Category Archives: compassion

petty

mosquito sucking bloodA couple of years ago my wife and I got to spend a day with one of our professors from college. I say “our” even though I never took him for a class,  because of how instrumental he was in shaping both of our paths. My wife often says that she would have spent her entire student debt on his one class that she took because of what it meant to her faith walk. And in our lives together he’s the person that we have often turned to during difficult times in ministry and he usually has some small nugget of truth that resonates with us for months and even years to come. This day was no exception as we found ourselves talking about ministry and the church again. At some point in the conversation he says to us, “You know what the two great sins of the church are? Being boring or being petty.” At the time I kind of shrugged it off, as I am apt to do…but time reveals so much, doesn’t it?

I’ve come to realize how much truth there was to that statement. The first piece is pretty self-explanatory. The last thing the church should ever be boring with is the life-transforming message of the Gospel. The second piece is something we have all lived with and seen in our own contexts. We love to major on the minors. We will go to war in the church over the color of carpet, style of worship, wall decor, etc. And the grudges we hold if we don’t get our way. Paul says this to the people of Colossians, “Therefore, as God’s chosen people, holy and dearly loved, clothe yourselves with compassion, kindness, humility, gentleness and patience. Bear with each other and forgive one another if any of you has a grievance against someone. Forgive as the Lord forgave you.” – Colossians 3:12-13 Clothe, dress, adorn, put-on love, kindness, humility, gentleness and patience! In other words, don’t be petty. Don’t major on the minors. Keep the first things first.

And if you don’t think pettiness is a big problem consider this adage from the Dalai Lama, “If you think you are too small to make a difference, try sleeping with a mosquito”. Granted, he may have meant this in a positive light, but I have trouble seeing anything positive associated with mosquitoes. If we allow pettiness to dictate our actions, it can destroy relationships, families and even churches over stuff that at the end of the day doesn’t even matter. I have seen friendships ruined over stuff that people shouldn’t even be getting up in arms about, but because they have taken a stand, they can’t back down. And at the end of the day, when we allow pettiness to dictate our actions, we have allowed sin to control our lives…because truly is about me and not about we. I always find myself coming back to the quote by Meldenius, “In essentials unity, in non-essentials liberty, in all things charity.” Perhaps it is time for some of us to learn not to be petty in non-essentials and to clothe ourselves in charity for the sake of our friendships, our churches and the world.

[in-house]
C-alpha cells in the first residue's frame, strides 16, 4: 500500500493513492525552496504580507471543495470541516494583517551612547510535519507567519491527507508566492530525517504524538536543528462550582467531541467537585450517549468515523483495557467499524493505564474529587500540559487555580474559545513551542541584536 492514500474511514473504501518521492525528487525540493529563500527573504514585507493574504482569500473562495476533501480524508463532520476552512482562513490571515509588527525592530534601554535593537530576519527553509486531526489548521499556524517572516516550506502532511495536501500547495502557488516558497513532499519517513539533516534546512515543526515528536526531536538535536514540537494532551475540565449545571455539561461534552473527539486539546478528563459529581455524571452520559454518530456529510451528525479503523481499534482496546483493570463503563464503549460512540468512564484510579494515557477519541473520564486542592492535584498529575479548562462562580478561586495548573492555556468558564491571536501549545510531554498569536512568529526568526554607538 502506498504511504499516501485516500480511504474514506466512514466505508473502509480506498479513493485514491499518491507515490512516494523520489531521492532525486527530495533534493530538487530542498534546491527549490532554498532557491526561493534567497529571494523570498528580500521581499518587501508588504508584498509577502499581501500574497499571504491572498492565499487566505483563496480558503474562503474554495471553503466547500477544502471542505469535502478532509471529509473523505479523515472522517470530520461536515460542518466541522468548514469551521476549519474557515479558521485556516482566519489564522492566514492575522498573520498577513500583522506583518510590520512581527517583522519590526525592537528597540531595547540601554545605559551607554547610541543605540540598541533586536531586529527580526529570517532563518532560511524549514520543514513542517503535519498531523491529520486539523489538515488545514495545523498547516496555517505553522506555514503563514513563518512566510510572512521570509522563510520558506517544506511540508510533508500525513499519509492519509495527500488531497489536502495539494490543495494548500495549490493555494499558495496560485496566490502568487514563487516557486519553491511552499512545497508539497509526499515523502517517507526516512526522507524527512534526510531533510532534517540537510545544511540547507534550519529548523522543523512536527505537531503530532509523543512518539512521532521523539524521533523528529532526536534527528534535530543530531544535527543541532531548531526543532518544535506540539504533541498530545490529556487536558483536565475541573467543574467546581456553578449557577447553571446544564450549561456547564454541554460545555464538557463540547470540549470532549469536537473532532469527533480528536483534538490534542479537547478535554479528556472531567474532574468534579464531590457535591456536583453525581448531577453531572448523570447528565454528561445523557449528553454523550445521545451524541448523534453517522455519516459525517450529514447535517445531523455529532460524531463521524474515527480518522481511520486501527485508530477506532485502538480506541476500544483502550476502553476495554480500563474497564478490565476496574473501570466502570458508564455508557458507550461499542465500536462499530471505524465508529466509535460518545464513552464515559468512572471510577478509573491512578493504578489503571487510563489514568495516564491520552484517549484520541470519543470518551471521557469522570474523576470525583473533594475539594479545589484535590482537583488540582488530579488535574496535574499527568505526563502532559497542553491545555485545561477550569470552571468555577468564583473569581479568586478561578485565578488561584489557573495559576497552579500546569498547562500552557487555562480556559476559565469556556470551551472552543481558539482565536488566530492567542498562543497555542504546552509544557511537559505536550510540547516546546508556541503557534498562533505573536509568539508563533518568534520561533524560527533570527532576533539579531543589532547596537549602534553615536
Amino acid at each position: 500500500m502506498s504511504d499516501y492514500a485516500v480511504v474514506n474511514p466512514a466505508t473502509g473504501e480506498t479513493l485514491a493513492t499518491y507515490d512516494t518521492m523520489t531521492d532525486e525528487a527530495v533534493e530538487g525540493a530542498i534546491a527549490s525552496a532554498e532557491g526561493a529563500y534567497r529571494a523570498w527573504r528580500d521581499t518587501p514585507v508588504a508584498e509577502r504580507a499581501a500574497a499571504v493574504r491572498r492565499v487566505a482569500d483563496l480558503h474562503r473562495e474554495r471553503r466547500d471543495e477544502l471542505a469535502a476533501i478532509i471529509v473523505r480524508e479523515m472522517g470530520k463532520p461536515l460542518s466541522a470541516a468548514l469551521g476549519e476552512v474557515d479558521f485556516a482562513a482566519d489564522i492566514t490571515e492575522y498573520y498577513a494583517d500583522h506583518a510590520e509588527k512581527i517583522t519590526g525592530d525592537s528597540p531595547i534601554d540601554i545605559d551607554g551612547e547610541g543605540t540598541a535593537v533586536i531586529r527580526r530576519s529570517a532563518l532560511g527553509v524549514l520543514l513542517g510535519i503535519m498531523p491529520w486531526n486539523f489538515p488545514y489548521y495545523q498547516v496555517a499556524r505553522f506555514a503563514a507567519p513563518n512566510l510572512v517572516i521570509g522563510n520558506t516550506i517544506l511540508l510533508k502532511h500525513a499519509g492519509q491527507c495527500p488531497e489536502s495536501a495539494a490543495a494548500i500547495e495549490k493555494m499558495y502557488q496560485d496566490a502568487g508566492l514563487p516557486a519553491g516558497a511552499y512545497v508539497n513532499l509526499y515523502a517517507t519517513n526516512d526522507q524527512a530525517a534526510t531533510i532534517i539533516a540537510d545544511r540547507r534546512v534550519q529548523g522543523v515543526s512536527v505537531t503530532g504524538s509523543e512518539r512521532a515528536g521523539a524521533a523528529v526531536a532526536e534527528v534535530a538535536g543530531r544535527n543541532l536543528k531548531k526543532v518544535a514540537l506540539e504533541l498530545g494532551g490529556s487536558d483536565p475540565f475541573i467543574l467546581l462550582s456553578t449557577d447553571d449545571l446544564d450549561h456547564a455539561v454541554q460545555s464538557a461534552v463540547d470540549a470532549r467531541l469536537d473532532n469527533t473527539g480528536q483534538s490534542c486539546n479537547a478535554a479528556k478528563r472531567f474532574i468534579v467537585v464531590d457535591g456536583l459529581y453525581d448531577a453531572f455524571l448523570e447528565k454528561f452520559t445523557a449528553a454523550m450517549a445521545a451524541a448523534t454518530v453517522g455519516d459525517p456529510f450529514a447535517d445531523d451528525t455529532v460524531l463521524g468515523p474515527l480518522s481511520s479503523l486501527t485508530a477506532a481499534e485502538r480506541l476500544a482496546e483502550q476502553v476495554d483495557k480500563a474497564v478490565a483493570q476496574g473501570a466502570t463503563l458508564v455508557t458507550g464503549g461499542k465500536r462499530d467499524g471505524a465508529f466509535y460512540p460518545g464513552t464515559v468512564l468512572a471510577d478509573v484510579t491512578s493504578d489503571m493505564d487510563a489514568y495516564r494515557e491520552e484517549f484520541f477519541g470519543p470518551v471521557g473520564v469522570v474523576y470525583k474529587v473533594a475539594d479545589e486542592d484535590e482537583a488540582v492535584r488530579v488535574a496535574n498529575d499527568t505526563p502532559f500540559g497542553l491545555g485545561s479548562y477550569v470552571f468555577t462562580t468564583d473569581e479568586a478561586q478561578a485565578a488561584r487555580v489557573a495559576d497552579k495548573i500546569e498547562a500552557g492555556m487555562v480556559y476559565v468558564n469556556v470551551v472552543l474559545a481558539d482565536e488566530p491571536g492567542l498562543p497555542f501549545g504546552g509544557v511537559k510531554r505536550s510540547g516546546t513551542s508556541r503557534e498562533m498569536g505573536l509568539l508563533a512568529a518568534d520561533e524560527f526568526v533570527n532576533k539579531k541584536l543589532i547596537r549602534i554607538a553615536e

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after the storm

Last night we had a bit of a storm in Odessa…I guess that is a bit of an understatement. Last night the heavens furiously hurled huge chunks of ice at the property and possessions of the residents of Odessa, TX. Okay, maybe that was a bit too dramatic. There was hail. And lots of it. Everything from marble sized to softball sized hail made it’s impact on our community last night . On our church property alone there were windows busted out and many of the cars parked in our parking lot lost windows and windshields in like fashion. Needless to say our mid-week service was cancelled and most all of us anticipate a long day today. However, the best thing to come out of this (stay with me for a second) was what could be observed immediately following.